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Please let me know my mistake. I expected bootstrapping a standard normal data produces a mean of zero and standard deviation of 1, but my example does not. rm(list=ls())

Create random data with a mean of zero and standard deviation of one

V1 <- rnorm(9, mean=0, sd=1); V2 <- rnorm(9, mean=0, sd=1); V3 <- rnorm(9, mean=0, sd=1)
V4 <- rnorm(9, mean=0, sd=1); V5 <- rnorm(9, mean=0, sd=1); V6 <- rnorm(9, mean=0, sd=1)
V7 <- rnorm(9, mean=0, sd=1); V8 <- rnorm(9, mean=0, sd=1)

charDataDiff <-,V2,V3,V4,V5,V6,V7,V8));charDataDiff

rename the columns

colnames(charDataDiff) <- c("s380","s390","s400","s410","s420","s430","s440","s450"); charDataDiff

patchId      <- c("C", "B", "A", "A", "B", "C", "A", "B", "C"); patchId

provide an ordering variable

idColor      <- c("C", "B", "A")

Put all the pieces together to create the data

charDataDiff <-,charDataDiff); charDataDiff

Split the data by patchId

patchSpectrumBiasSplit <- split(charDataDiff, charDataDiff$patchId)

Order the data by idColor

patchSpectrumBiasOrdered <- patchSpectrumBiasSplit[idColor]

Remove the first column

patchSpectrumBias <- lapply(patchSpectrumBiasOrdered, "[", 2:9)


sampleOne   <- function(x) x[sample(seq_len(nrow(x)), replace = TRUE), ]
sampleBoot  <- function(x, n) replicate(n, sampleOne(x), simplify = FALSE)
applyMedian <- function(l), lapply(l, apply, 2, median))
k <- lapply(lapply(patchSpectrumBias, sampleBoot, n = 1000), applyMedian)

Calculate the mean, I expected the mean to be zero following the law of large numbers.

bootMeansBias <-, lapply(k, apply, 2, mean));bootMeansBias

Calculate the standard deviation, I expected the standard deviation to be one

standardError <-, lapply(k, apply, 2, sd));standardError
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Crossposted at… – MattBagg Nov 23 '12 at 18:06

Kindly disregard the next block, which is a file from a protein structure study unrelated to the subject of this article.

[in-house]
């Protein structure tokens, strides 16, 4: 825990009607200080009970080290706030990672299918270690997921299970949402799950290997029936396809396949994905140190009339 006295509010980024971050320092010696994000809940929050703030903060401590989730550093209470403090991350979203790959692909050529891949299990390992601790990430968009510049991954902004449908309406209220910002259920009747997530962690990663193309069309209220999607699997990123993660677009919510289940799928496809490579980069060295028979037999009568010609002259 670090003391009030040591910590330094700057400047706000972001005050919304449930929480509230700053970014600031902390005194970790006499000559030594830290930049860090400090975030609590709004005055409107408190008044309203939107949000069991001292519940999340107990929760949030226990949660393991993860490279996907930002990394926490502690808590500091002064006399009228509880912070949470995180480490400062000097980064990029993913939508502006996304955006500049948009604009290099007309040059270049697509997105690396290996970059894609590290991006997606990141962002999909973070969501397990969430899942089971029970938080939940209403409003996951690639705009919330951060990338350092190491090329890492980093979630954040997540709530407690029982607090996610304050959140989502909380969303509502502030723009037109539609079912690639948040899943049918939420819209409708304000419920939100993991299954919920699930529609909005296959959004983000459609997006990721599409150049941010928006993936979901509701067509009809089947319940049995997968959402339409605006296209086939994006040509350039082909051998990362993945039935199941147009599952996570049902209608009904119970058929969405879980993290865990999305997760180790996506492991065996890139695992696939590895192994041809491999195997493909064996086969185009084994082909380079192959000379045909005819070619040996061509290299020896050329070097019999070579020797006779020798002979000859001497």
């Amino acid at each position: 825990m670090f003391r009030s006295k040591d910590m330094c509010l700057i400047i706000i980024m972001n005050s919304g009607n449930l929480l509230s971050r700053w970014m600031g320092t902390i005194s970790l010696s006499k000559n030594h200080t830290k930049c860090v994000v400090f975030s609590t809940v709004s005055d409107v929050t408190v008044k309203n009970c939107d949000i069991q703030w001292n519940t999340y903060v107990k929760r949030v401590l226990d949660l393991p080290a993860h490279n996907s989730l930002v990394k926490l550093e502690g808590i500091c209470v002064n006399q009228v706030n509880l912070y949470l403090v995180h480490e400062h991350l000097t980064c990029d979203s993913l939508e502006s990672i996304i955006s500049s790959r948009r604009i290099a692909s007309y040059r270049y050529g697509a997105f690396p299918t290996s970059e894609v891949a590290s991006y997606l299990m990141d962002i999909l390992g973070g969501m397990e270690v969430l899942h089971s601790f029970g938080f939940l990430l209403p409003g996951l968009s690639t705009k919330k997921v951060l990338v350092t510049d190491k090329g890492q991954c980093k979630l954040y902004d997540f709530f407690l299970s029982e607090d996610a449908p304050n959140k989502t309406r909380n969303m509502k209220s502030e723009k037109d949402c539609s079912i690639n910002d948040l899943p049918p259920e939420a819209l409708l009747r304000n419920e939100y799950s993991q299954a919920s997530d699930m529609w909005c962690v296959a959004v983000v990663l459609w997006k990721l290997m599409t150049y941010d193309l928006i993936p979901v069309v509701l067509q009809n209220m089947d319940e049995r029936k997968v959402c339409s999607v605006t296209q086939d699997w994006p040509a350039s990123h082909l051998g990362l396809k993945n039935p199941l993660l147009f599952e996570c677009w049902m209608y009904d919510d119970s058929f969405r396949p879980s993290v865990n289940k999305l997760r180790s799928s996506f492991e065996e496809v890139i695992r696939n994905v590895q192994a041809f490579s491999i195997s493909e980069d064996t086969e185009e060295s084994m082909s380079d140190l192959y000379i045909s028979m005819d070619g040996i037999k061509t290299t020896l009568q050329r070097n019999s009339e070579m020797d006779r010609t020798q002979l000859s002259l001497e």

@Matt The cross-post now has been closed and at least one statistically interesting answer has been offered here, so this looks like the right place for this thread to remain. Thanks for flagging it! – whuber Nov 23 '12 at 20:54

You could never expect the mean to be exactly 0 if you were using the law of large numbers. You're not using large numbers in your sample, only your bootstrap. Your bootstrap will build up a representation out of the sample. You're just highlighting a problem in bootstrapping, that the results you get depend on the sample. So, a sample of 9 is very unlikely to have a mean of 0 and can deviate quite a bit from it. A sample of 3 is even worse. Bootstrapping won't fix this.

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Thank all, I modified my code and realized my mistake. the new code is as follows:

n <-2000 

Create random data with a mean of zero and standard deviation of one

a <- lapply(1:8, function(x)cbind(rnorm(n)))
b <-,a ))

rename the columns

names(b) <- c("s380","s390","s400","s410","s420","s430","s440","s450")

Create a second random data

c <- lapply(1:8, function(x)cbind(rnorm(n)))

rename the columns

d <-, c))

names(d) <- c("s380","s390","s400","s410","s420","s430","s440","s450"); str(d)

Create a list of the above data

e <- list(b,d)


sampleOne   <- function(x) x[sample(seq_len(nrow(x)), replace = TRUE), ]
sampleBoot  <- function(x, nn) replicate(n, sampleOne(x), simplify = FALSE)
applyMean <- function(l), lapply(l, apply, 2, mean))
k <- lapply(lapply(e, sampleBoot, nn = 100), applyMean)

calculate the mean, it is almost zero

bootMeansBias <- round(, lapply(k, apply, 2, mean)),3); bootMeansBias

calculate the standard deviation, it is almost 1

standardError <- round(, lapply(k, apply, 2, sd)),3);standardError
standardDeviation <- standardError*sqrt(n); standardDeviation

Thank you all

Ragy Isaac

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